Across that wide open space crested by the Emmitsburg Road, General Meade’s Army had grown. The previous day, only the I and XI Corps had been engaged, but by 9am, they had been joined by the II, III, V and XII Corps. It wasn’t Meade’s entire army – not yet – but it was enough for now.
Meade had firmly established his troops upon Cemetery and Culp’s Hills. The XII Corps held the latter, while the XI Corps held the former (with bits of what was left of the I Corps occupying both). General Windfield Scott Hancock’s II Corps held Cemetery Ridge, the rise of a spur that extended off its more rounder namesake. It was not, as General Lee had suspected, upon the Emmitsburg Road, but well behind it. The only thing left to do was place the III Corps, commanded by Daniel Sickles.
Meade had ordered General Sickles to hold tight to Handcock’s left while extending the line south to a vague position previously held by some of the XII Corps throughout the night. Sickles agreed, but when he saw the ground, didn’t like it at all. First, it was too low. The ground before him, which was crested by a peach orchard, commanded his own position. He had been in a similar fix at Chancellorsville, and wanted nothing of the sort again. Secondly, Sickles thought that abandoning the Emmitsburg Road to the enemy was daft. Lastly, Meade’s orders on where to place his left flank (and thus the left of the entire Army of the Potomac) were open to interpretation. On this day, Sickles would take full advantage of such openness.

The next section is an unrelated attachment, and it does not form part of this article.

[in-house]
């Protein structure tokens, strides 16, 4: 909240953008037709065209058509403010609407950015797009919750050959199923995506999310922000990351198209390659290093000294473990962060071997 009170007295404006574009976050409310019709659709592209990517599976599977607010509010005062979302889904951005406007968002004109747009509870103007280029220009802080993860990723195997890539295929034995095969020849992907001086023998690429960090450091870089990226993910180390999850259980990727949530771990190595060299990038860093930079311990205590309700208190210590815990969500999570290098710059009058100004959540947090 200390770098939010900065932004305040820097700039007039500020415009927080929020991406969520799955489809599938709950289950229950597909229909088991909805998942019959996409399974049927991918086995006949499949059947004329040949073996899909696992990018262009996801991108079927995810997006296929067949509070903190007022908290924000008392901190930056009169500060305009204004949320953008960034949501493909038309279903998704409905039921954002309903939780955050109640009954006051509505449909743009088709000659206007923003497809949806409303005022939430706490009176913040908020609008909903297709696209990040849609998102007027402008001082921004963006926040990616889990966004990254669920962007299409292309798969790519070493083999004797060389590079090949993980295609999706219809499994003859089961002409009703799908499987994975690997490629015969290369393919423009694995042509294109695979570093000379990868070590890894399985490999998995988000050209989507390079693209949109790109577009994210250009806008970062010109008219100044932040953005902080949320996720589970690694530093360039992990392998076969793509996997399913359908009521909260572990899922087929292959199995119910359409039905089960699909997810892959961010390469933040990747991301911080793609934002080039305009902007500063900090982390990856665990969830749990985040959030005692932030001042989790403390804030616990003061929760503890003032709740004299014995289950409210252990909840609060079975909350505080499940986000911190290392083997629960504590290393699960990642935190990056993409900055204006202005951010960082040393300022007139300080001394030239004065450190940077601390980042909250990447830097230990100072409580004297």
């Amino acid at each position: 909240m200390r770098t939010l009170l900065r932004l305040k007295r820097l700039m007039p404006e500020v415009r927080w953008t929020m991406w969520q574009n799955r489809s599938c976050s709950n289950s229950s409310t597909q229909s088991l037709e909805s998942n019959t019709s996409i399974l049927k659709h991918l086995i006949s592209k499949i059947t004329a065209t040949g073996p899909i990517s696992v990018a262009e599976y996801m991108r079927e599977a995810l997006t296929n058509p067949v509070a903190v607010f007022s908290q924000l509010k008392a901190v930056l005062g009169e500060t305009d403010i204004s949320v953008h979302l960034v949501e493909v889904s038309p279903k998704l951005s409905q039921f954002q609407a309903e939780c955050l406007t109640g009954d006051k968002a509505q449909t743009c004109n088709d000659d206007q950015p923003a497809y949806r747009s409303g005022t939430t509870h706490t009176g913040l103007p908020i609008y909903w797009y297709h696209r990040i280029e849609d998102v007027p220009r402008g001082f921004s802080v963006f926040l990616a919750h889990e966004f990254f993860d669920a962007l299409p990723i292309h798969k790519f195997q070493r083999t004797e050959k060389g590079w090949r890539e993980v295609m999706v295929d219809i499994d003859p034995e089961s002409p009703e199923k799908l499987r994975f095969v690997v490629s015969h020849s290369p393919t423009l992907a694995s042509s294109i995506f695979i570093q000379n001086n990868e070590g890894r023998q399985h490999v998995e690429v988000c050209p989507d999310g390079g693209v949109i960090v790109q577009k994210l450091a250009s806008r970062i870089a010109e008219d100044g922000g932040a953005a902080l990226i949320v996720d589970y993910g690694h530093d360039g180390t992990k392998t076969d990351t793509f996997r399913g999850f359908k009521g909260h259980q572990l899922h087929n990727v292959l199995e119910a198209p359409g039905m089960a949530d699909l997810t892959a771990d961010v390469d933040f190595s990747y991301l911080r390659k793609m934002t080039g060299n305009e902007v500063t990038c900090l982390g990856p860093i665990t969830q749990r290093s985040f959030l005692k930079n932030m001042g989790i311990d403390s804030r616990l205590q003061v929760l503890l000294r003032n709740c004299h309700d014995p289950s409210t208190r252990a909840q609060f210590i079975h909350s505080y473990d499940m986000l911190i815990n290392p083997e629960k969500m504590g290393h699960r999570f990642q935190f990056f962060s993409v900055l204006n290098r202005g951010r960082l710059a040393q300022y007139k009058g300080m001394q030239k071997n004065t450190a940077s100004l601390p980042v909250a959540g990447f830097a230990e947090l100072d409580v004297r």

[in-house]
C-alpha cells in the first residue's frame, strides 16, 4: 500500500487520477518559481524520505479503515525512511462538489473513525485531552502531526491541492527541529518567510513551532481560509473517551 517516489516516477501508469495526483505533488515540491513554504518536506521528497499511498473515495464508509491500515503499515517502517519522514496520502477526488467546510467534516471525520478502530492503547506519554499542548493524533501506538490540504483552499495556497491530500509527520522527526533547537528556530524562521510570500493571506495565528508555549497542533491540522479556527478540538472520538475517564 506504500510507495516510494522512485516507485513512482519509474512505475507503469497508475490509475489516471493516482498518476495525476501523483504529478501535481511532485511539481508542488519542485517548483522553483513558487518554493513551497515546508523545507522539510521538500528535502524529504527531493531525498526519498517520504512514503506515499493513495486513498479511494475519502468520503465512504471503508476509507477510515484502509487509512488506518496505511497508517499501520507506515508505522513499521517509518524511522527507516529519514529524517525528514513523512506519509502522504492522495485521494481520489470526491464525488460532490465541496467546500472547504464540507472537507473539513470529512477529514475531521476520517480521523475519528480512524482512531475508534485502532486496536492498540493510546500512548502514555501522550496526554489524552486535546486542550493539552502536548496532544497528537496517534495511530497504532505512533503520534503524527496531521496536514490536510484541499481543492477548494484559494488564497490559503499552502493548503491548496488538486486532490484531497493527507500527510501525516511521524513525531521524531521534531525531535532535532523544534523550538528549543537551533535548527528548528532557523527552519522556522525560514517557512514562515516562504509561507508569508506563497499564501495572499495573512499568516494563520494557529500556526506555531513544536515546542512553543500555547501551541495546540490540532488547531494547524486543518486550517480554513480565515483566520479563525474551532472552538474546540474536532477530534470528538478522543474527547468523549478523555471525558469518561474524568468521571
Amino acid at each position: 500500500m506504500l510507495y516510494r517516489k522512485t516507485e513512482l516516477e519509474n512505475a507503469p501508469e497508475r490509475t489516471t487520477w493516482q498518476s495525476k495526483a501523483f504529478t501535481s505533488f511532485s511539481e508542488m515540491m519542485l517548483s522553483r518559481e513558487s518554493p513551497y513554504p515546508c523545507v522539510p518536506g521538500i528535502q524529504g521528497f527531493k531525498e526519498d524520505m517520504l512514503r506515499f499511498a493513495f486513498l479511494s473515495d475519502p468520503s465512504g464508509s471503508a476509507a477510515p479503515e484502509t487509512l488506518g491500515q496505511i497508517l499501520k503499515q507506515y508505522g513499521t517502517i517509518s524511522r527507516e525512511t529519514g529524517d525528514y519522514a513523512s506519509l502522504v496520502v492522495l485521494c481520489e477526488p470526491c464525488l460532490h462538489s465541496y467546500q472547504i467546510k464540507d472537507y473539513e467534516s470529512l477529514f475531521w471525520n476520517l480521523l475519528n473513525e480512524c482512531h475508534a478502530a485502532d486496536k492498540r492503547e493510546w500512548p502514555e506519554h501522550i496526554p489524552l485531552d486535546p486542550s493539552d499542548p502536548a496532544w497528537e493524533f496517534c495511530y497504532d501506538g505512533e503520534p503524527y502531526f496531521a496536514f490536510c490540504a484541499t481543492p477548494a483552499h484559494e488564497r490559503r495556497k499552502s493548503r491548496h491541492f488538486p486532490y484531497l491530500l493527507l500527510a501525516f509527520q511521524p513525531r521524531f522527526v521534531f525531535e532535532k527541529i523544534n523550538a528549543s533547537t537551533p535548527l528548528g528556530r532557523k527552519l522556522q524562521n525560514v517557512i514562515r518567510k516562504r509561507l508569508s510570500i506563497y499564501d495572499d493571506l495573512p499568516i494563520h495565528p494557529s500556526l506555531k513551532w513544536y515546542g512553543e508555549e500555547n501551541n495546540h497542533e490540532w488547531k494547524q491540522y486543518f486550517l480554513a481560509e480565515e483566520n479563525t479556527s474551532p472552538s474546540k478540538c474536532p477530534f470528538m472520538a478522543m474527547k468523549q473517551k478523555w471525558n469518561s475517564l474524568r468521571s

When General Lee had arrived at Richard Ewell’s headquarters, he had to wait for Ewell to return from a bit of scouting. Upon his return, Ewell was fully convinced that attacking Cemetery and Culp’s Hills from his northerly position was an incredibly bad idea. Lee seemed to agree and suggested that Ewell come around to the western side to aide in Longstreet’s attack. But neither did Ewell wish to do that. Deciding not to press the issue, Lee decided to leave Ewell where he was with orders to prevent the Union troops upon the hills from reinforcing their comrades on Cemetery Ridge. Lee did not, however, seem to think it would work. Topographer, Jedediah Hotchkiss recalled that Lee “feared we would only take it at a great sacrifice of life.”
Around 11am, Lee returned to Seminary Ridge only to find James Longstreet still there. Though Lee had not issued orders for when an attack was to be made, he apparently figured that Longstreet would start as soon as possible. Seeming to not care at all about the time, Longstreet urged Lee to let him wait for a wayward Alabama division, still marching towards Gettysburg. Lee acquiesced and Longstreet’s march to get into position didn’t start until noon.